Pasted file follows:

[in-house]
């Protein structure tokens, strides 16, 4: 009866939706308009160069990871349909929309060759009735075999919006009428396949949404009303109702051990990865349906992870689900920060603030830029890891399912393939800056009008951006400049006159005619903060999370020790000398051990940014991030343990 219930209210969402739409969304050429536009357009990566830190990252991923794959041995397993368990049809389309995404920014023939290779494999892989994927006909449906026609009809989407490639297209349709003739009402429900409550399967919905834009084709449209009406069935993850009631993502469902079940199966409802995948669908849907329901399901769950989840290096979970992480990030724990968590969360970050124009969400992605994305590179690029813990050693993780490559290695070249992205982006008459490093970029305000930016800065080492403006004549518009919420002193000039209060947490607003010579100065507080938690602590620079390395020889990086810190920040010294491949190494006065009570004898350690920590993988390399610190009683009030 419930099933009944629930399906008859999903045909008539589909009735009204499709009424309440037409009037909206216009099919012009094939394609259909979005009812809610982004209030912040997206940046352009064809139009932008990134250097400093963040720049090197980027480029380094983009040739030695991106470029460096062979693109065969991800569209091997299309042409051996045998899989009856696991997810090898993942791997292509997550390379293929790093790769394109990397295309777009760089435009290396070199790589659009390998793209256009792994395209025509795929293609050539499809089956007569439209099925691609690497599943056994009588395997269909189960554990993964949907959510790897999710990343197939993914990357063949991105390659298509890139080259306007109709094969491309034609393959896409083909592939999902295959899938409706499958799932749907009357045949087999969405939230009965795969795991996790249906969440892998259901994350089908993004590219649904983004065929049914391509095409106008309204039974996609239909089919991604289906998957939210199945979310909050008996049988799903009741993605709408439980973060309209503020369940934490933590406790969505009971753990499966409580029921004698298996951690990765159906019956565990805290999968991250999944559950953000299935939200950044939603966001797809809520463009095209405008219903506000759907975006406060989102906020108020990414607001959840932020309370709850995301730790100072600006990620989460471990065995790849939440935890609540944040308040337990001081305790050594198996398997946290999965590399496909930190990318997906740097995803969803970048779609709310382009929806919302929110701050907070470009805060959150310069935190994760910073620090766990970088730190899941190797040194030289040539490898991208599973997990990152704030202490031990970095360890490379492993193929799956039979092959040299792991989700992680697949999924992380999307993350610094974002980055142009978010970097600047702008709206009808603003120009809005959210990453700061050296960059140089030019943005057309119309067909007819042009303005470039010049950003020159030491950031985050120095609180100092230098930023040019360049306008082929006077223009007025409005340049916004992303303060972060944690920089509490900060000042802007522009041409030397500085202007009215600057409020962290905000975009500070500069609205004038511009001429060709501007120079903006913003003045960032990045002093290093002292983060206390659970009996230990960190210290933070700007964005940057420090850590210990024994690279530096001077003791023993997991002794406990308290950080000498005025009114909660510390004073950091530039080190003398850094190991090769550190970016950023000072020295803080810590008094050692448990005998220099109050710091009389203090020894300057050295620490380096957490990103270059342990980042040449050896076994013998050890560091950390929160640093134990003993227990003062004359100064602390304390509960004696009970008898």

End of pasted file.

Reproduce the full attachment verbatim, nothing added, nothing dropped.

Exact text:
[in-house]
């Protein structure tokens, strides 16, 4: 009866939706308009160069990871349909929309060759009735075999919006009428396949949404009303109702051990990865349906992870689900920060603030830029890891399912393939800056009008951006400049006159005619903060999370020790000398051990940014991030343990 219930209210969402739409969304050429536009357009990566830190990252991923794959041995397993368990049809389309995404920014023939290779494999892989994927006909449906026609009809989407490639297209349709003739009402429900409550399967919905834009084709449209009406069935993850009631993502469902079940199966409802995948669908849907329901399901769950989840290096979970992480990030724990968590969360970050124009969400992605994305590179690029813990050693993780490559290695070249992205982006008459490093970029305000930016800065080492403006004549518009919420002193000039209060947490607003010579100065507080938690602590620079390395020889990086810190920040010294491949190494006065009570004898350690920590993988390399610190009683009030 419930099933009944629930399906008859999903045909008539589909009735009204499709009424309440037409009037909206216009099919012009094939394609259909979005009812809610982004209030912040997206940046352009064809139009932008990134250097400093963040720049090197980027480029380094983009040739030695991106470029460096062979693109065969991800569209091997299309042409051996045998899989009856696991997810090898993942791997292509997550390379293929790093790769394109990397295309777009760089435009290396070199790589659009390998793209256009792994395209025509795929293609050539499809089956007569439209099925691609690497599943056994009588395997269909189960554990993964949907959510790897999710990343197939993914990357063949991105390659298509890139080259306007109709094969491309034609393959896409083909592939999902295959899938409706499958799932749907009357045949087999969405939230009965795969795991996790249906969440892998259901994350089908993004590219649904983004065929049914391509095409106008309204039974996609239909089919991604289906998957939210199945979310909050008996049988799903009741993605709408439980973060309209503020369940934490933590406790969505009971753990499966409580029921004698298996951690990765159906019956565990805290999968991250999944559950953000299935939200950044939603966001797809809520463009095209405008219903506000759907975006406060989102906020108020990414607001959840932020309370709850995301730790100072600006990620989460471990065995790849939440935890609540944040308040337990001081305790050594198996398997946290999965590399496909930190990318997906740097995803969803970048779609709310382009929806919302929110701050907070470009805060959150310069935190994760910073620090766990970088730190899941190797040194030289040539490898991208599973997990990152704030202490031990970095360890490379492993193929799956039979092959040299792991989700992680697949999924992380999307993350610094974002980055142009978010970097600047702008709206009808603003120009809005959210990453700061050296960059140089030019943005057309119309067909007819042009303005470039010049950003020159030491950031985050120095609180100092230098930023040019360049306008082929006077223009007025409005340049916004992303303060972060944690920089509490900060000042802007522009041409030397500085202007009215600057409020962290905000975009500070500069609205004038511009001429060709501007120079903006913003003045960032990045002093290093002292983060206390659970009996230990960190210290933070700007964005940057420090850590210990024994690279530096001077003791023993997991002794406990308290950080000498005025009114909660510390004073950091530039080190003398850094190991090769550190970016950023000072020295803080810590008094050692448990005998220099109050710091009389203090020894300057050295620490380096957490990103270059342990980042040449050896076994013998050890560091950390929160640093134990003993227990003062004359100064602390304390509960004696009970008898």